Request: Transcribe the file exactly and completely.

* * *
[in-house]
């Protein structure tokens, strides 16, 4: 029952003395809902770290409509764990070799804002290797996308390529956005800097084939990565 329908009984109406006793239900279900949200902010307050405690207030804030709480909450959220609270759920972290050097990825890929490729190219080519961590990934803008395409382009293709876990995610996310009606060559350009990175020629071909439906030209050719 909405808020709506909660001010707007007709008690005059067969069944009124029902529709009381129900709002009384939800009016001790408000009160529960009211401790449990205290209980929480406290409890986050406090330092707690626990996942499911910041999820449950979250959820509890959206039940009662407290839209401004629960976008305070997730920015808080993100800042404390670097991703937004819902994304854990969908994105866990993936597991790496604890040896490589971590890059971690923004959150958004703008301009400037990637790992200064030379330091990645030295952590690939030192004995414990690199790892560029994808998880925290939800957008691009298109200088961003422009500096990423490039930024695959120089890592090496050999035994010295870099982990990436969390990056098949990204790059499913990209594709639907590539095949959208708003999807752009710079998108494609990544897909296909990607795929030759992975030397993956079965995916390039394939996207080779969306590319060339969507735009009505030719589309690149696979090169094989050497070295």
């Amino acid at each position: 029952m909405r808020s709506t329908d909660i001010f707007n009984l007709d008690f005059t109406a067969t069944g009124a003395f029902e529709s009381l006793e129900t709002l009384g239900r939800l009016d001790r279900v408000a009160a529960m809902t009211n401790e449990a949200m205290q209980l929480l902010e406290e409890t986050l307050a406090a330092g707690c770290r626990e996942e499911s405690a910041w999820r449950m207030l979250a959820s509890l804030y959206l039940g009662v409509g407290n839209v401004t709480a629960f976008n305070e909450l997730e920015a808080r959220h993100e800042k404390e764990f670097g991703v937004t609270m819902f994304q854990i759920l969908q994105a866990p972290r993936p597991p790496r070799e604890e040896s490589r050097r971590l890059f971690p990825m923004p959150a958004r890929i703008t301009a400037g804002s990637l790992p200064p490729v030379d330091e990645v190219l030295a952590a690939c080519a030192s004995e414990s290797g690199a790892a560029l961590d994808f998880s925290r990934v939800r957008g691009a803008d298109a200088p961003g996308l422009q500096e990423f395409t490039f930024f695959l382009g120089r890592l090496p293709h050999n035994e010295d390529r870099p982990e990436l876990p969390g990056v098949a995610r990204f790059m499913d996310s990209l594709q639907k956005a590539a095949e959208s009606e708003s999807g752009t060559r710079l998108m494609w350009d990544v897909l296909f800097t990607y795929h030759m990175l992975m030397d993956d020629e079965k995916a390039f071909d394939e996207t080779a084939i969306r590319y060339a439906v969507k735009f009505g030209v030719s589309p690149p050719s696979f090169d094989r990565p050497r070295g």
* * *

[in-house]
């Protein structure tokens, strides 16, 4: 029952003395809902770290409509764990070799804002290797996308390529956005800097084939990565 329908009984109406006793239900279900949200902010307050405690207030804030709480909450959220609270759920972290050097990825890929490729190219080519961590990934803008395409382009293709876990995610996310009606060559350009990175020629071909439906030209050719 909405808020709506909660001010707007007709008690005059067969069944009124029902529709009381129900709002009384939800009016001790408000009160529960009211401790449990205290209980929480406290409890986050406090330092707690626990996942499911910041999820449950979250959820509890959206039940009662407290839209401004629960976008305070997730920015808080993100800042404390670097991703937004819902994304854990969908994105866990993936597991790496604890040896490589971590890059971690923004959150958004703008301009400037990637790992200064030379330091990645030295952590690939030192004995414990690199790892560029994808998880925290939800957008691009298109200088961003422009500096990423490039930024695959120089890592090496050999035994010295870099982990990436969390990056098949990204790059499913990209594709639907590539095949959208708003999807752009710079998108494609990544897909296909990607795929030759992975030397993956079965995916390039394939996207080779969306590319060339969507735009009505030719589309690149696979090169094989050497070295």
């Amino acid at each position: 029952m909405r808020s709506t329908d909660i001010f707007n009984l007709d008690f005059t109406a067969t069944g009124a003395f029902e529709s009381l006793e129900t709002l009384g239900r939800l009016d001790r279900v408000a009160a529960m809902t009211n401790e449990a949200m205290q209980l929480l902010e406290e409890t986050l307050a406090a330092g707690c770290r626990e996942e499911s405690a910041w999820r449950m207030l979250a959820s509890l804030y959206l039940g009662v409509g407290n839209v401004t709480a629960f976008n305070e909450l997730e920015a808080r959220h993100e800042k404390e764990f670097g991703v937004t609270m819902f994304q854990i759920l969908q994105a866990p972290r993936p597991p790496r070799e604890e040896s490589r050097r971590l890059f971690p990825m923004p959150a958004r890929i703008t301009a400037g804002s990637l790992p200064p490729v030379d330091e990645v190219l030295a952590a690939c080519a030192s004995e414990s290797g690199a790892a560029l961590d994808f998880s925290r990934v939800r957008g691009a803008d298109a200088p961003g996308l422009q500096e990423f395409t490039f930024f695959l382009g120089r890592l090496p293709h050999n035994e010295d390529r870099p982990e990436l876990p969390g990056v098949a995610r990204f790059m499913d996310s990209l594709q639907k956005a590539a095949e959208s009606e708003s999807g752009t060559r710079l998108m494609w350009d990544v897909l296909f800097t990607y795929h030759m990175l992975m030397d993956d020629e079965k995916a390039f071909d394939e996207t080779a084939i969306r590319y060339a439906v969507k735009f009505g030209v030719s589309p690149p050719s696979f090169d094989r990565p050497r070295g």